A leading community-based breeding program shares learning experiences with women farmers in Southern Ethiopia.
Ethiopia’s rural population depends on rain-fed, small-scale, subsistence farming for their livelihoods. Given this context, these agricultural systems are evermore vulnerable to climate-related risks. In Bonga, located in Southern Ethiopia, agriculture is the community’s backbone, using mixed low-input crop-livestock farming systems. Sheep production is an integral part of the area’s production system.
Community-based breeding programs (CBBP) are participatory farmer systems that allow for community ownership, design and implementation of breeding techniques and genetic improvement. They serve as important learning platforms for agro-pastoralist societies.
A decade ago in Bonga, the Boqa-Shuta CBBP was launched by the Bonga Agriculture Research Center, the International Center for Agricultural Research in the Dry Areas (ICARDA), the International Livestock Research Institute (ILRI) and the Austrian University of Natural Resources and Life Sciences (BOKU). This CBBP strives to address sheep breeding challenges such as shortages of breeding rams, inbreeding and negative selection.
A farmer in Boqa-Shuta's CBBP in Southern Ethiopia. Photo: G. Ambaw (CCAFS)
To spread their reach, the CGIAR Research Program on Climate Change, Agriculture and Food Security (CCAFS), in collaboration with ICARDA, is establishing an all women CBBP in Doyogena climate-smart landscape in Southern Ethiopia. This CBBP aims to promote gender equality and enhance the adaptive capacity of livestock-based livelihoods.
Exchanging community-based breeding experiences for deeper learning
While Boqa-Shuta is one of the leading CBBPs in Ethiopia, Doyogena's CBBP is still in its early stages. Therefore, in February 2019, a learning exchange was organized between Doyogena’s female farmers and Boqa-Shuta CBBP, so the former could learn from first-hand experiences about small ruminant improvement and management.
Farmers share insights during the learning exchange about small ruminant breeding and management in Ethiopia's SNNPR. Photo: G. Ambaw (CCAFS)
Boqa-Shuta CBBP has undergone quite a transformation. At its inception, Bonga’s community breeding program had 67 male members, two female members and a budget of ETB 34,600 (about USD 1,200). Boqa-Shuta CBBP now has a membership of 334 farmers, 32 of which are women farmers, and a capital of ETB 1,100,100 (about USD 38,250). These farmers have observed a substantial improvement in sheep size and income, with sires weighing up to 67 kg and fetching ETB 6,700 (about USD 230) at market.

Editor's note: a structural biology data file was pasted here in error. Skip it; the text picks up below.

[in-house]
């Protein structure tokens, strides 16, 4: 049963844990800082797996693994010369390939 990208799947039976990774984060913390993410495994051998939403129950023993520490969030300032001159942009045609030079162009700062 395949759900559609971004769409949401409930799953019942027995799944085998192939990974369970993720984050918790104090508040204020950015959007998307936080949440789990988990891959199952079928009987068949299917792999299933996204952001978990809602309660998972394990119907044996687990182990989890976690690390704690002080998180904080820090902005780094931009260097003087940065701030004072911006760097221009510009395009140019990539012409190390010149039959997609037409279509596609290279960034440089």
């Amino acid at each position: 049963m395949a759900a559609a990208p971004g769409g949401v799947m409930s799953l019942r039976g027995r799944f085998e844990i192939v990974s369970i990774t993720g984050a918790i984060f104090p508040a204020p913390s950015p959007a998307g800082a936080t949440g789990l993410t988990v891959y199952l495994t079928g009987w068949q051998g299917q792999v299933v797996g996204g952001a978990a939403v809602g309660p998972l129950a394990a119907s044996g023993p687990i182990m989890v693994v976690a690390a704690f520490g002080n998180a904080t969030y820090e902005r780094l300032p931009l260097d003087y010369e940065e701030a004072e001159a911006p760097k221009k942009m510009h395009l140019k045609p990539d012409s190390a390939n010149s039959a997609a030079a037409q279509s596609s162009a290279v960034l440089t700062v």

Sheep are like my mother and father. My life depends on sheep. They are a source of cash to meet my basic needs like food, clothes and medicine and to supplement crop production”.
The CBBP members now have breeding rams in their flock, are able to sell surplus livestock to surrounding communities and purchase educational supplies as well as housing materials for their families with the additional income. Members are also able to buy larger livestock such as oxen from the sheep sales. The female farmers from Doyogena village were inspired to replicate the efforts of Boqa-Shuta in their CBBP.
Boqa-Shuta could have benefited many more rural women if gender equity had been properly mainstreamed. Nonetheless, some women members of the CBBP have made impressive progress. Aselefech Yeshaw, a champion female farmer from Boqa-Shuta, has sold seven improved breeding rams and one ewe since joining the CBBP.
Bonga CBBP is one of the top performing CBBPs in Ethiopia. It’s a good example for other countries too.”
Dr. Aynalem Haile, small ruminant scientist at ICARDA
This farmer to farmer exchange proved vital for equitable learning and to support Doyogena's CBBP in following in Boqa-Shuta's promising footsteps. The partner institutions are striving to make the CBBP gender-inclusive and the move towards the all women CBBP in Doyogena is an important step in that direction.
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